The chromatogram of the residue found in the shard

This 1,000-year-old Pottery Shard From Jerusalem Was Probably A Hand Grenade

Boring ceramic artifacts or potentially advanced weapons of their time?

Archaeologists who analyzed this ceramic vessel found in Jerusalem in the 1960s discovered not only that it’s almost 1,000 years old, it’s also possibly a hand grenade.

Even more impressively, the 11th or 12th century grenade was filled with an explosive that was likely made locally instead of using gunpowder imported from China.

The findings were published in a paper posted in the journal PLS One, a paper analyzing “residues from the internal surface of four archaeological ceramic shards, excavated from the Armenian Gardens”.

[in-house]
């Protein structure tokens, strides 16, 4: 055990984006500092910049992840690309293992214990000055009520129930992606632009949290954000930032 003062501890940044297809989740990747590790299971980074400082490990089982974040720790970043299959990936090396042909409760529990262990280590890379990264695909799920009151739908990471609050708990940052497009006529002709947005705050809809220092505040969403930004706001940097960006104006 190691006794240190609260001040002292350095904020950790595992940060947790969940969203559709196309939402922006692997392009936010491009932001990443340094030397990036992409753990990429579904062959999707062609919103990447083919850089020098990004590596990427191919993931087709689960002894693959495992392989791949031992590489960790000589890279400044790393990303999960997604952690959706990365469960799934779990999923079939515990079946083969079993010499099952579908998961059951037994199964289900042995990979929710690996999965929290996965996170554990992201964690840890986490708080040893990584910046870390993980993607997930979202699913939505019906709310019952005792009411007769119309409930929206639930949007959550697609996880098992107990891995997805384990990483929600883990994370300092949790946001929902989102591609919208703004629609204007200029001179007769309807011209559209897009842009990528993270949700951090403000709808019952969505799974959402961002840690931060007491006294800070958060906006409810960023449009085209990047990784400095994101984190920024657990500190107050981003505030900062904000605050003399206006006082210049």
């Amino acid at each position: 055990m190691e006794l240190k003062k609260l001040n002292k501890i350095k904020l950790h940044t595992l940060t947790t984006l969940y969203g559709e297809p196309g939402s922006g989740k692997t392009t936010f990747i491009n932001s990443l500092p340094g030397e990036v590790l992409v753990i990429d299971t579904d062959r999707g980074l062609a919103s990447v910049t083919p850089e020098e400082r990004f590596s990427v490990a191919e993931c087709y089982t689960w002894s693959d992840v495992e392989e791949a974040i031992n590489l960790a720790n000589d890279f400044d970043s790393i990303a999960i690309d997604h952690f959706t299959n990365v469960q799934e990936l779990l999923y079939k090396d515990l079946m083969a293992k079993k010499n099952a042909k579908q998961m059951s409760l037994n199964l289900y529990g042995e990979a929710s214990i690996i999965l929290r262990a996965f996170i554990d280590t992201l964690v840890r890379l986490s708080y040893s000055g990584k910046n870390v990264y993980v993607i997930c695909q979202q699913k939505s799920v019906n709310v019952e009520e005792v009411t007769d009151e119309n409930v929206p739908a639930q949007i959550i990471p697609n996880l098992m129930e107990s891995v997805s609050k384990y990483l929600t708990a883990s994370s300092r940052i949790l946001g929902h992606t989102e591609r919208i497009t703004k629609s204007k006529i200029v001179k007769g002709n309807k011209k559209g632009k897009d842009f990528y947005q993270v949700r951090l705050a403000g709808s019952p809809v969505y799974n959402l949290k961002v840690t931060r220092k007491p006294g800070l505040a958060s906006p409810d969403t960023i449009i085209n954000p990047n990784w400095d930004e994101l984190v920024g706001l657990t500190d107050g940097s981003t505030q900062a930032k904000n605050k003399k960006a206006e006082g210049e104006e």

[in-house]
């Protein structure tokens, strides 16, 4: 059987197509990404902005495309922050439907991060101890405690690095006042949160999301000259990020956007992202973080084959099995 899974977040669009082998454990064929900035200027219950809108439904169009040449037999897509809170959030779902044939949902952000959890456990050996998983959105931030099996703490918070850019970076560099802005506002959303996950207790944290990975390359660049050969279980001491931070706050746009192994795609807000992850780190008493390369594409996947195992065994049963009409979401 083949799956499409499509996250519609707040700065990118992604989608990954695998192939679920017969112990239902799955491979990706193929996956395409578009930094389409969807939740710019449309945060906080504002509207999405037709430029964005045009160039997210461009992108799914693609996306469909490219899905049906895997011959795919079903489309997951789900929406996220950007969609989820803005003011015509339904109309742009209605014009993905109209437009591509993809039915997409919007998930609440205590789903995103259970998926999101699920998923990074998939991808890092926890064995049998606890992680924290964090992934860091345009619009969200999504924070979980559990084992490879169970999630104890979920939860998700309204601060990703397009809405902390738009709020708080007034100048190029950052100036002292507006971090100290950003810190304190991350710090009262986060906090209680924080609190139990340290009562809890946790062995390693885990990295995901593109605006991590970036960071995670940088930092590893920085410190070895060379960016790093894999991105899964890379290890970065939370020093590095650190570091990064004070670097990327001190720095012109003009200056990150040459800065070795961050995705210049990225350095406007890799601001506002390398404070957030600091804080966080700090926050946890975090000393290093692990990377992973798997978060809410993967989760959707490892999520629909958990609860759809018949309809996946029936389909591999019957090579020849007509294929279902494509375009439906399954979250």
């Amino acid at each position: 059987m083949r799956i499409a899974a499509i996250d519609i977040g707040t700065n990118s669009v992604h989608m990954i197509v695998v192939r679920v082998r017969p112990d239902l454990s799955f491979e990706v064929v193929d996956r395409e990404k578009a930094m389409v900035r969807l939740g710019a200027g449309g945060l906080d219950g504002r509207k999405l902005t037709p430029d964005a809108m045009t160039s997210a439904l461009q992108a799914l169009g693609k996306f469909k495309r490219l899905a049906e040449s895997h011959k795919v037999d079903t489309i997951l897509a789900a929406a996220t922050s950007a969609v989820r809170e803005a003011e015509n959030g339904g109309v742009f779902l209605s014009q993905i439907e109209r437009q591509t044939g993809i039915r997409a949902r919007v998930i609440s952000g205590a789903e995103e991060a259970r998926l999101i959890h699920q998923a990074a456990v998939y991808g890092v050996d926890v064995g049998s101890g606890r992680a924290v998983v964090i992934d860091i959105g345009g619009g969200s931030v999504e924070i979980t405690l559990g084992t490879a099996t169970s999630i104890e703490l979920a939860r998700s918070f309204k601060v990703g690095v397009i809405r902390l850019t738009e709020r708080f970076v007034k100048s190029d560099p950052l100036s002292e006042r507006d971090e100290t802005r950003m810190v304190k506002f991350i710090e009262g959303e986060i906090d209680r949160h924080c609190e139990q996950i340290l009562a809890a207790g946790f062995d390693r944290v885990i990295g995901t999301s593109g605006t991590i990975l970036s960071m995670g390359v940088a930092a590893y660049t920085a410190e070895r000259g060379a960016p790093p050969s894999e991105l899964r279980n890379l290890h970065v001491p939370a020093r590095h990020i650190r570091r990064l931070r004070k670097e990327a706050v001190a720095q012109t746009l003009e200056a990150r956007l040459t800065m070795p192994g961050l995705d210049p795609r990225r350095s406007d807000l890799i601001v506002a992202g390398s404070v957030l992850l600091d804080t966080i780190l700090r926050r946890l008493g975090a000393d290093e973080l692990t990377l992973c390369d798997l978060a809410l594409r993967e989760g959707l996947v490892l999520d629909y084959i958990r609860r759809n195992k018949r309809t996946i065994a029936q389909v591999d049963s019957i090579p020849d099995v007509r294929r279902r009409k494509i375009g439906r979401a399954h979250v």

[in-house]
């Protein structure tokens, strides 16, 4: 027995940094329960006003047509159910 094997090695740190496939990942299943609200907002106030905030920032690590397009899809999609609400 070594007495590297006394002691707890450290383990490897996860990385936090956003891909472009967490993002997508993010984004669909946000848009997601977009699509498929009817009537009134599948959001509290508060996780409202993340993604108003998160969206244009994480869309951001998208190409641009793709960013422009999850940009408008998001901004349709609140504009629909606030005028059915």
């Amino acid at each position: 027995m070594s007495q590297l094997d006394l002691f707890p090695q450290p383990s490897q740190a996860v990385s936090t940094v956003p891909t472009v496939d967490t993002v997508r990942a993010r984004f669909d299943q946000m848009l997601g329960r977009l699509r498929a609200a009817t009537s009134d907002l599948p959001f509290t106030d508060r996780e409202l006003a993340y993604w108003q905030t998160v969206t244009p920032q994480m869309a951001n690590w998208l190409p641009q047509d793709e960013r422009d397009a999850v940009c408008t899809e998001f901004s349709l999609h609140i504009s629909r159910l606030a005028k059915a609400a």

Using light microscopy, biochemical characterisation, gas chromatography mass spectroscopy, inductively coupled plasma atomic emission spectroscopy and cold vapor atomic fluorescence spectrometry, the researchers found that one vessel held oils, another scented materials or medicinal contents,  another medicinal contents and the last one was probably a medieval grenade.

Even though they feature in modern warfare and were even attached to drones in the Ukraine-Russia war, grenades have a long history.

In the 8th century CE, Byzantine soldiers used Greek fire inside small stone, ceramic and glass jars to make handheld explosives.

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This 1,000-year-old Pottery Shard From Jerusalem Was Probably A Hand Grenade
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